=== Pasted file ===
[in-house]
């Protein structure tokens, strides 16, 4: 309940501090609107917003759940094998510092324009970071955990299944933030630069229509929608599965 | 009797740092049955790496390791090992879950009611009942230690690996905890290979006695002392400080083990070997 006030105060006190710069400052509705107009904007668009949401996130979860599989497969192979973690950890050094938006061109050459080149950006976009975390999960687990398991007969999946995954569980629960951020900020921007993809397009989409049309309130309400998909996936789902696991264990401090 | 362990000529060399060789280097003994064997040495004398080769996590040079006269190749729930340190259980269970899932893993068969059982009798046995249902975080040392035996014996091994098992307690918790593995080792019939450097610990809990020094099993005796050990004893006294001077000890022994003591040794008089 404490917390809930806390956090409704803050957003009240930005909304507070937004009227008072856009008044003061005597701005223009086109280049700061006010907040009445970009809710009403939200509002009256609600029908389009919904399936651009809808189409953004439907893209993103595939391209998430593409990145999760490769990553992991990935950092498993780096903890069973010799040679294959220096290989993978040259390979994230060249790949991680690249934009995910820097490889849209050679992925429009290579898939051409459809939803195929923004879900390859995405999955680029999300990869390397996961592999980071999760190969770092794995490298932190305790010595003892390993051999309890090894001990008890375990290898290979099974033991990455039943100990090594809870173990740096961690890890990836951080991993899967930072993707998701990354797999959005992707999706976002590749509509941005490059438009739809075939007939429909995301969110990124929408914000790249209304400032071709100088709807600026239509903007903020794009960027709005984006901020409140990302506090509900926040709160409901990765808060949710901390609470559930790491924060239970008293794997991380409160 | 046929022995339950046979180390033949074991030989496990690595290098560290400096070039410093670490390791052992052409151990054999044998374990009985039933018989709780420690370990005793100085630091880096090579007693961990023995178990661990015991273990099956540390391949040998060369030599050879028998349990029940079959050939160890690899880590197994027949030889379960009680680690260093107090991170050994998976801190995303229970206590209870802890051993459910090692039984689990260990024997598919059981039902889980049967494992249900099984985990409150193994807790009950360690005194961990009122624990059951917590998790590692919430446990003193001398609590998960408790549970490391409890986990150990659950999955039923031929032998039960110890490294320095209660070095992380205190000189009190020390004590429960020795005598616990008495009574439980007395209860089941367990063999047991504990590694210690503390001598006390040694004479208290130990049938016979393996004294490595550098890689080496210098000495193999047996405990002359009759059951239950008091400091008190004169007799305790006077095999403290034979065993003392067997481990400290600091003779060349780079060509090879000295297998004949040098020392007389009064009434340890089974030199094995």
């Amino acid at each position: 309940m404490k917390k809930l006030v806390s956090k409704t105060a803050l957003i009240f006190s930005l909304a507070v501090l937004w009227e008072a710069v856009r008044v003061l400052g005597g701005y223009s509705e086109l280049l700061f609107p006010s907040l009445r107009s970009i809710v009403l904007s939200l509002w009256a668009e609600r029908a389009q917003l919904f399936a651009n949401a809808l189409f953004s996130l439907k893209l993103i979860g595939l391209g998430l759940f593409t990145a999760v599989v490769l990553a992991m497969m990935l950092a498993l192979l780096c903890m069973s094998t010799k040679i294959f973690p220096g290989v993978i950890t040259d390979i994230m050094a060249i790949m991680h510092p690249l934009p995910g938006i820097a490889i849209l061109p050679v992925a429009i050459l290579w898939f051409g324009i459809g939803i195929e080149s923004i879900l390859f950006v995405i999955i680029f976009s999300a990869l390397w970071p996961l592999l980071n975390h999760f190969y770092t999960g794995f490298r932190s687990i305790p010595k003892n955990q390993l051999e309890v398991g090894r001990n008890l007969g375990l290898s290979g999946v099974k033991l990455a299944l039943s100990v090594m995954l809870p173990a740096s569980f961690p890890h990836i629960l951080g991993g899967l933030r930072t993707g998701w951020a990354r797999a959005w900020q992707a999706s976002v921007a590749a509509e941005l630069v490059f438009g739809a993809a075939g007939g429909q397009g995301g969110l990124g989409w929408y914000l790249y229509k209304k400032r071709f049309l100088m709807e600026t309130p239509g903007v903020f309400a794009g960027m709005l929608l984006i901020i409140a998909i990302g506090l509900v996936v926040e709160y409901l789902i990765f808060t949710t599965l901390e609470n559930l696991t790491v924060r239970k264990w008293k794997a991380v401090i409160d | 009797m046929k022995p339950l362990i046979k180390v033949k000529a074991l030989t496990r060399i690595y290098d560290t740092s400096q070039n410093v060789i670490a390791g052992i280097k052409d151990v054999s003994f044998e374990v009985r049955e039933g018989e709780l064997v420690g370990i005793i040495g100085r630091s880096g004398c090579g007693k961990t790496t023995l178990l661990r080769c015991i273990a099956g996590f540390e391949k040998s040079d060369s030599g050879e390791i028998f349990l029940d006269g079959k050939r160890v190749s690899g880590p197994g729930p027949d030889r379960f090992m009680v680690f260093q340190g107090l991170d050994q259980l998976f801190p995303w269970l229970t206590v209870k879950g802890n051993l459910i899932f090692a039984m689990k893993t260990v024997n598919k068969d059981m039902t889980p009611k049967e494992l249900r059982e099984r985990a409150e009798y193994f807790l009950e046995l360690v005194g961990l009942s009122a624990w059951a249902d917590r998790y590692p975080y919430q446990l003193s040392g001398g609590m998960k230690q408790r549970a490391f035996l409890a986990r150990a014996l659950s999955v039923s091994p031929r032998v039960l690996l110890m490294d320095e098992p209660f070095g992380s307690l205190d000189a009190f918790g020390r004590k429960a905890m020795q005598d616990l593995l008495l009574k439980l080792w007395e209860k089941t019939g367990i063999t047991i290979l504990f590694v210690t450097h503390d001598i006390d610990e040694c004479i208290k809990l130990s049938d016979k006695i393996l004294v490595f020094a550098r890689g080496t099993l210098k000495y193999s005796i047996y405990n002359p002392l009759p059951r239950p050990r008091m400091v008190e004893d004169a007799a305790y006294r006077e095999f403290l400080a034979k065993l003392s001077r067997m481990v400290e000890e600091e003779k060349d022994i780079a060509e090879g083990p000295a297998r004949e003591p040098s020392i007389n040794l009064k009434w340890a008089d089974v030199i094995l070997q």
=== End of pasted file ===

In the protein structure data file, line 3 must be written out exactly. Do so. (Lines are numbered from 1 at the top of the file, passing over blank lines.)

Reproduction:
């Amino acid at each position: 309940m404490k917390k809930l006030v806390s956090k409704t105060a803050l957003i009240f006190s930005l909304a507070v501090l937004w009227e008072a710069v856009r008044v003061l400052g005597g701005y223009s509705e086109l280049l700061f609107p006010s907040l009445r107009s970009i809710v009403l904007s939200l509002w009256a668009e609600r029908a389009q917003l919904f399936a651009n949401a809808l189409f953004s996130l439907k893209l993103i979860g595939l391209g998430l759940f593409t990145a999760v599989v490769l990553a992991m497969m990935l950092a498993l192979l780096c903890m069973s094998t010799k040679i294959f973690p220096g290989v993978i950890t040259d390979i994230m050094a060249i790949m991680h510092p690249l934009p995910g938006i820097a490889i849209l061109p050679v992925a429009i050459l290579w898939f051409g324009i459809g939803i195929e080149s923004i879900l390859f950006v995405i999955i680029f976009s999300a990869l390397w970071p996961l592999l980071n975390h999760f190969y770092t999960g794995f490298r932190s687990i305790p010595k003892n955990q390993l051999e309890v398991g090894r001990n008890l007969g375990l290898s290979g999946v099974k033991l990455a299944l039943s100990v090594m995954l809870p173990a740096s569980f961690p890890h990836i629960l951080g991993g899967l933030r930072t993707g998701w951020a990354r797999a959005w900020q992707a999706s976002v921007a590749a509509e941005l630069v490059f438009g739809a993809a075939g007939g429909q397009g995301g969110l990124g989409w929408y914000l790249y229509k209304k400032r071709f049309l100088m709807e600026t309130p239509g903007v903020f309400a794009g960027m709005l929608l984006i901020i409140a998909i990302g506090l509900v996936v926040e709160y409901l789902i990765f808060t949710t599965l901390e609470n559930l696991t790491v924060r239970k264990w008293k794997a991380v401090i409160d | 009797m046929k022995p339950l362990i046979k180390v033949k000529a074991l030989t496990r060399i690595y290098d560290t740092s400096q070039n410093v060789i670490a390791g052992i280097k052409d151990v054999s003994f044998e374990v009985r049955e039933g018989e709780l064997v420690g370990i005793i040495g100085r630091s880096g004398c090579g007693k961990t790496t023995l178990l661990r080769c015991i273990a099956g996590f540390e391949k040998s040079d060369s030599g050879e390791i028998f349990l029940d006269g079959k050939r160890v190749s690899g880590p197994g729930p027949d030889r379960f090992m009680v680690f260093q340190g107090l991170d050994q259980l998976f801190p995303w269970l229970t206590v209870k879950g802890n051993l459910i899932f090692a039984m689990k893993t260990v024997n598919k068969d059981m039902t889980p009611k049967e494992l249900r059982e099984r985990a409150e009798y193994f807790l009950e046995l360690v005194g961990l009942s009122a624990w059951a249902d917590r998790y590692p975080y919430q446990l003193s040392g001398g609590m998960k230690q408790r549970a490391f035996l409890a986990r150990a014996l659950s999955v039923s091994p031929r032998v039960l690996l110890m490294d320095e098992p209660f070095g992380s307690l205190d000189a009190f918790g020390r004590k429960a905890m020795q005598d616990l593995l008495l009574k439980l080792w007395e209860k089941t019939g367990i063999t047991i290979l504990f590694v210690t450097h503390d001598i006390d610990e040694c004479i208290k809990l130990s049938d016979k006695i393996l004294v490595f020094a550098r890689g080496t099993l210098k000495y193999s005796i047996y405990n002359p002392l009759p059951r239950p050990r008091m400091v008190e004893d004169a007799a305790y006294r006077e095999f403290l400080a034979k065993l003392s001077r067997m481990v400290e000890e600091e003779k060349d022994i780079a060509e090879g083990p000295a297998r004949e003591p040098s020392i007389n040794l009064k009434w340890a008089d089974v030199i094995l070997q």